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At least nine dead in Arizona flash flood this weekend | KTIC Radio

At least nine dead in Arizona flash flood this weekend

iStock/Thinkstock
iStock/Thinkstock

(PAYSON, Ariz.) — A search-and-rescue operation will resume Monday morning after nine people from a single family, including several children, died and others went missing in a flash flood incident along the Verde River in Arizona on Saturday, according to the Gila County Sheriff’s office.

A large group of people were at the river swimming in the area of the Cold Springs swimming hole in the town of Payson, Arizona on Saturday afternoon when the flash flood came from above them, police said.

One person is still missing, according to the Gila County Sheriff’s department.

At least four people were rescued and airlifted to a hospital, police said.

Five bodies were reportedly recovered Sunday, after four were recovered Saturday. The deceased range in age from 2 to 60, and were all members of the same family.

The incident followed a weather forecast by ABC News’ meteorologists predicting “monsoonal related thunderstorms” throughout the weekend in the Southwest.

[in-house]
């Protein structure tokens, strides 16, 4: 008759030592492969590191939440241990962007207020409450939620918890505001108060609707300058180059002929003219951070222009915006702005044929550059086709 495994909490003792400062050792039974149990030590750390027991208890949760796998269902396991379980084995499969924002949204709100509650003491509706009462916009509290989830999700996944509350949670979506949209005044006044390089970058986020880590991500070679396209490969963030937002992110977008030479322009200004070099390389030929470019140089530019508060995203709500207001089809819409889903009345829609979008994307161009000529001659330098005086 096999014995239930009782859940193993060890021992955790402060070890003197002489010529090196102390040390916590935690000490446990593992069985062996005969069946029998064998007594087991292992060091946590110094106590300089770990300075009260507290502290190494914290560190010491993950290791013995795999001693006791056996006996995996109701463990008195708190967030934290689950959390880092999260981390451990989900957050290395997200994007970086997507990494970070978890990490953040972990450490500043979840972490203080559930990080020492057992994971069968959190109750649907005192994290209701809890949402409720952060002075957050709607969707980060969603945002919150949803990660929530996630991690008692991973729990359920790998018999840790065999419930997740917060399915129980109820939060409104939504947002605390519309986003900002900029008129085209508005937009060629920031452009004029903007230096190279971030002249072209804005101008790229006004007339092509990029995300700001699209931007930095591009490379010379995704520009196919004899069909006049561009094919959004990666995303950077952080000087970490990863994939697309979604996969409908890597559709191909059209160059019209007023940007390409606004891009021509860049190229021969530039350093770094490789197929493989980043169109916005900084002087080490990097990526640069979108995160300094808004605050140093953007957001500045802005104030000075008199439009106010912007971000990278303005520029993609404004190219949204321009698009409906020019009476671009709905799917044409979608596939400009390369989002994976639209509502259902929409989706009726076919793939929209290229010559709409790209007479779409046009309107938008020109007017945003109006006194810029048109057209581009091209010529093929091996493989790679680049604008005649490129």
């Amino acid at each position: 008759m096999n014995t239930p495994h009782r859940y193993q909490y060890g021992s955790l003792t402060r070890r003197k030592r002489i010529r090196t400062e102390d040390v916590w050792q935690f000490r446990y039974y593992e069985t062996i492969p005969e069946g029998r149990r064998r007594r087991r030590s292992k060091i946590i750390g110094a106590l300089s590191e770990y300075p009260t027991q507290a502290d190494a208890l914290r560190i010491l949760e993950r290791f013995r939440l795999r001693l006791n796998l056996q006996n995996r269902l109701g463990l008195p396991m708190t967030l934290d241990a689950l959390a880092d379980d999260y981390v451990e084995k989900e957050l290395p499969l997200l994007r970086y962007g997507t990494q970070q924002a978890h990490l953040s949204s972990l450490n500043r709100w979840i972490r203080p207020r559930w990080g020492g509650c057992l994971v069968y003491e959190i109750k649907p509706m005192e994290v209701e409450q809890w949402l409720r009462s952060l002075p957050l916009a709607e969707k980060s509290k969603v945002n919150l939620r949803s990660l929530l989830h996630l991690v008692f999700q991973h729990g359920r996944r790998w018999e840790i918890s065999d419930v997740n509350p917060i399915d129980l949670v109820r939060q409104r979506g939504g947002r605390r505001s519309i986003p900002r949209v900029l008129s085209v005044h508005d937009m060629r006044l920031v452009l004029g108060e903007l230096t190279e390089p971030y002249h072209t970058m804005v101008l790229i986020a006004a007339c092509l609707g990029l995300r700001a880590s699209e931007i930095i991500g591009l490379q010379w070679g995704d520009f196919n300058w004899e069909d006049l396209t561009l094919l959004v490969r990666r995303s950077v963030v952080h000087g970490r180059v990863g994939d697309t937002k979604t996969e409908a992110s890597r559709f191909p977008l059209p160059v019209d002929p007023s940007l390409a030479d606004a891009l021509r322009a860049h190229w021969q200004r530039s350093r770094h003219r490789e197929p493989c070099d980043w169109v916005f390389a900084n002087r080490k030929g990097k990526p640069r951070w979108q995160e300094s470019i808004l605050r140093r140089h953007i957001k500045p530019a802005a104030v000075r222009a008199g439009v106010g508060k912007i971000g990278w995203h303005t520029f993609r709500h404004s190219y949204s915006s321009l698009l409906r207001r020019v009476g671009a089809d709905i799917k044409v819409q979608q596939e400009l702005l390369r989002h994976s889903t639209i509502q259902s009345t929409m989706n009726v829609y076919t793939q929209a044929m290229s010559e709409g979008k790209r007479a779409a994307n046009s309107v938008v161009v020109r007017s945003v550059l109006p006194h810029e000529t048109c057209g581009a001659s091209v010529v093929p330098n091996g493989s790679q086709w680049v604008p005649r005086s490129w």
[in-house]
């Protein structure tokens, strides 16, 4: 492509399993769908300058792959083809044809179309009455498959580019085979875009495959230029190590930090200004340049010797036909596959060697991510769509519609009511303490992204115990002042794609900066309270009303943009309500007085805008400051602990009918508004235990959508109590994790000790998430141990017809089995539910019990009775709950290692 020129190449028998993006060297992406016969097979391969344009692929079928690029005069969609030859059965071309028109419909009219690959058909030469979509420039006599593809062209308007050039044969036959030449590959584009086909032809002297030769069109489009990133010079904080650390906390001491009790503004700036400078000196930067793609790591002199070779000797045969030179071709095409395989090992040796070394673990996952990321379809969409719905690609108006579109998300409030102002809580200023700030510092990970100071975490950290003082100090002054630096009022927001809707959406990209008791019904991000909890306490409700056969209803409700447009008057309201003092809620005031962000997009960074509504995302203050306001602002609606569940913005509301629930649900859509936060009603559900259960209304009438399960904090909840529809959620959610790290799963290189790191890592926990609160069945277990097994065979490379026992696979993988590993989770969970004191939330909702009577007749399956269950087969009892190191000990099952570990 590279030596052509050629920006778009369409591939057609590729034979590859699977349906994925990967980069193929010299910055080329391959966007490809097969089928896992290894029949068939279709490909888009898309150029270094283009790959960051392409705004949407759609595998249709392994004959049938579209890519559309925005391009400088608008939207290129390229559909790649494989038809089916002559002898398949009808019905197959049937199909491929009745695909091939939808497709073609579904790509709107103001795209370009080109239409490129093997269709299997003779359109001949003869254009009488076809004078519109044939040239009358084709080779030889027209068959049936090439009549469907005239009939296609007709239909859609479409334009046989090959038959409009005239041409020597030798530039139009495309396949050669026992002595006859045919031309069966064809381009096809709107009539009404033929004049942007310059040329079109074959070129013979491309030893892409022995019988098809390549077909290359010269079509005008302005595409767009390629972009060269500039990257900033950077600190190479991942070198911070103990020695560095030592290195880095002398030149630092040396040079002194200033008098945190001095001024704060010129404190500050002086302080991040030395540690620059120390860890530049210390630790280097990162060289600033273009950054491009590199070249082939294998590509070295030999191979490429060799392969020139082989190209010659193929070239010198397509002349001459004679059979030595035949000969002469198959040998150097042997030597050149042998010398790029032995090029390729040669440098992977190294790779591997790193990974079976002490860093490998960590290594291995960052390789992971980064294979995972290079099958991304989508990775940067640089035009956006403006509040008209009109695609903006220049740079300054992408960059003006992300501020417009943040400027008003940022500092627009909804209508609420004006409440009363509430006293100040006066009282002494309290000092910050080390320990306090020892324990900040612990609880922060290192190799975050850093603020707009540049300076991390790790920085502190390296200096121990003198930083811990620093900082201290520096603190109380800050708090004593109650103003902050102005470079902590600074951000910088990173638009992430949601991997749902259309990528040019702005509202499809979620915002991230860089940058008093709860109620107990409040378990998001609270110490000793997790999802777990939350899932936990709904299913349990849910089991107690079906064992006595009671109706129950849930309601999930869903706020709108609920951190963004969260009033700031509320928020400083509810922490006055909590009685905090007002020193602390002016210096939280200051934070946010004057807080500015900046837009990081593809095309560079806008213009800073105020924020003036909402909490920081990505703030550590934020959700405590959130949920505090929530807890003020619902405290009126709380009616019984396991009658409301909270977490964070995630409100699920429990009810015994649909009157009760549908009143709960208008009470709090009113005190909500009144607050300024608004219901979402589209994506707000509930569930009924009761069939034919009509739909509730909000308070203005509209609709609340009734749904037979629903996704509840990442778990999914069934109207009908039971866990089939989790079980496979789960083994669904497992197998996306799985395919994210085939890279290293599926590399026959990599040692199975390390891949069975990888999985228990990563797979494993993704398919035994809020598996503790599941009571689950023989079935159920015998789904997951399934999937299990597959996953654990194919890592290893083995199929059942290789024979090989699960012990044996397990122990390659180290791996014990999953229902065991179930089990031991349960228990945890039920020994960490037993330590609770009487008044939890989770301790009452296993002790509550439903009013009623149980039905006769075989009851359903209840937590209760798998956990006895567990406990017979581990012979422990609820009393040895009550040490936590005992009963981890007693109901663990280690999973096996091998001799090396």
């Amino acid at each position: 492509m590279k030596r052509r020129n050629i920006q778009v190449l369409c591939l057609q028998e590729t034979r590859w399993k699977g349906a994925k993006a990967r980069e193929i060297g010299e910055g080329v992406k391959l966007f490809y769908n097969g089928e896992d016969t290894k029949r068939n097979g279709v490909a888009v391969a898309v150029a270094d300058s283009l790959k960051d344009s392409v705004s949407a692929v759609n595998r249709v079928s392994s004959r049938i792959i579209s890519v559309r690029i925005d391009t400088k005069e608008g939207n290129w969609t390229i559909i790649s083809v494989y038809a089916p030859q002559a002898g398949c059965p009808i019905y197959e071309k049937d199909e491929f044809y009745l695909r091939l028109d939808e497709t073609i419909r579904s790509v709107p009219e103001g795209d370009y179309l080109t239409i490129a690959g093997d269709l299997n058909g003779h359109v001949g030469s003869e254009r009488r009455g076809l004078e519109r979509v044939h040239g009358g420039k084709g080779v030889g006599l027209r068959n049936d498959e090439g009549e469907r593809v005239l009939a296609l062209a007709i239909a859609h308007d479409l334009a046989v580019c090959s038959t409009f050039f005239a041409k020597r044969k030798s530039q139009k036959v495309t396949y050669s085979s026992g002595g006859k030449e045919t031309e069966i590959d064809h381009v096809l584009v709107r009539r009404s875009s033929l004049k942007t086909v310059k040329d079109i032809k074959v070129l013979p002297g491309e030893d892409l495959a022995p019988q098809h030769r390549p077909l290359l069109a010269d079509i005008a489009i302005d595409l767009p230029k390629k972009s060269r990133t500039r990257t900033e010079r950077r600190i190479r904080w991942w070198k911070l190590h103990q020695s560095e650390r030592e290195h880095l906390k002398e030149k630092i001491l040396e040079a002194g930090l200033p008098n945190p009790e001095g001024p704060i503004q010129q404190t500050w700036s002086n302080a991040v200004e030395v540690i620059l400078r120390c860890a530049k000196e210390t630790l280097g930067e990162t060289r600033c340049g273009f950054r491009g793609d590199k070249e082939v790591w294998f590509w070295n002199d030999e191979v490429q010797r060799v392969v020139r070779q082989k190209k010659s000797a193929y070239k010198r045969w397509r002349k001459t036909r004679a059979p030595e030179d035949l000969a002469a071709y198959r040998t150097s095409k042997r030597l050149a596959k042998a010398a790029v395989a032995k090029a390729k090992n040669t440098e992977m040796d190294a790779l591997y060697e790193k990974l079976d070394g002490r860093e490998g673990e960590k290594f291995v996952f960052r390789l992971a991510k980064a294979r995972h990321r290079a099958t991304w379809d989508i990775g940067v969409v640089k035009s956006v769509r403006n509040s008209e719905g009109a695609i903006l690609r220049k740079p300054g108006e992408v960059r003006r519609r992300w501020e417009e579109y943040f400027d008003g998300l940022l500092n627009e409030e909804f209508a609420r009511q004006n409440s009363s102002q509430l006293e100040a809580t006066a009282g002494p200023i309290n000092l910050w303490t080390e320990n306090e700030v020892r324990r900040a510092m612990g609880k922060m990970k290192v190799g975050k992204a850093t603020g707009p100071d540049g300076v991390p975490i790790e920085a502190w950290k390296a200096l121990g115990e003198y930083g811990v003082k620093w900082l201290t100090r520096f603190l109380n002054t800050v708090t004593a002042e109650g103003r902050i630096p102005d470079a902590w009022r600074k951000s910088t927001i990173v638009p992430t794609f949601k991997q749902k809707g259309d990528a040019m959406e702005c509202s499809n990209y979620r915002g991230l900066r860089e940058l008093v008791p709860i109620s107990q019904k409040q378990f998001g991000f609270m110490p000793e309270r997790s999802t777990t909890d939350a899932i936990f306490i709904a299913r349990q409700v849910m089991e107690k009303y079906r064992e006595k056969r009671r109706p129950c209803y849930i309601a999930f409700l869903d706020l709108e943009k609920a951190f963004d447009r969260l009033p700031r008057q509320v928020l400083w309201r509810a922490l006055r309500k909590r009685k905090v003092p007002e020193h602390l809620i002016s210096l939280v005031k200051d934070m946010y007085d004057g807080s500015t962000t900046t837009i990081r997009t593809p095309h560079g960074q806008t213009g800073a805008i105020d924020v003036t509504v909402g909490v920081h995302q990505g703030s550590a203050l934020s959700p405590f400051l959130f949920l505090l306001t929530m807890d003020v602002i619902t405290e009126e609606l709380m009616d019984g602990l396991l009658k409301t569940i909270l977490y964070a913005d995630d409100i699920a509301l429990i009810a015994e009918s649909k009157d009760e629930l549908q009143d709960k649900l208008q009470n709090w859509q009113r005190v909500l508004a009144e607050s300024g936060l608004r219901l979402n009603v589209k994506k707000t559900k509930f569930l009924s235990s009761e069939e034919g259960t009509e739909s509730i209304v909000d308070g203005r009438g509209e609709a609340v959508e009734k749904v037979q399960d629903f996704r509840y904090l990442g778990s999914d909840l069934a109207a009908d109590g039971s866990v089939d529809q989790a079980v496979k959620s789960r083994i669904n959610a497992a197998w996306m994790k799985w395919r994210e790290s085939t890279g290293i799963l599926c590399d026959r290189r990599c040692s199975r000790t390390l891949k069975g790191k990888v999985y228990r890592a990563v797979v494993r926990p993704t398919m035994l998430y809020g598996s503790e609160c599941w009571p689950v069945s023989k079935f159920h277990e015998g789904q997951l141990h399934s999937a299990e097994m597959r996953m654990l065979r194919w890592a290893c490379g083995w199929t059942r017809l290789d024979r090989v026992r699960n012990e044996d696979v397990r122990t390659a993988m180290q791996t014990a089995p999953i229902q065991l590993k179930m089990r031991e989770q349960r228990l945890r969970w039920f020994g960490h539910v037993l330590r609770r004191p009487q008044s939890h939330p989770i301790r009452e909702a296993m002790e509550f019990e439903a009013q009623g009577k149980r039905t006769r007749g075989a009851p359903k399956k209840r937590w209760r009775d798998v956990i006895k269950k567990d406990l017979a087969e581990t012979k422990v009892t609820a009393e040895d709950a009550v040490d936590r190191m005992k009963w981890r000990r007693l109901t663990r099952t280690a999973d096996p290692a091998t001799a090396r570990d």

Payson “experienced heavy rain” prior to the incident, and search and rescue operations were initiated to find individuals who were reported missing, the sheriff’s office said. Search operations remain underway for other people who went missing during the flood, the sheriff’s office said.

Arizona is not out of the woods by any means when it comes to extreme weather conditions. A flash flood watch will be in effect for the Southeast part of the state until Monday evening, according to the National Weather Service (NWS).

Flash flood warnings are in effect for parts of Arizona Monday morning, including Nogales, Rio Rico and Patagonia, according to the NWS.

Thunderstorms will be possible across portions of Arizona once again later Monday night and also across other parts of the Southwest, according to ABC News’ meteorologists.

The expected thunderstorm activity will likely remain isolated to scattered in nature, but the storms that do form will bring strong, gusty winds and torrential rain with them, which could trigger even more flash flooding in the region.

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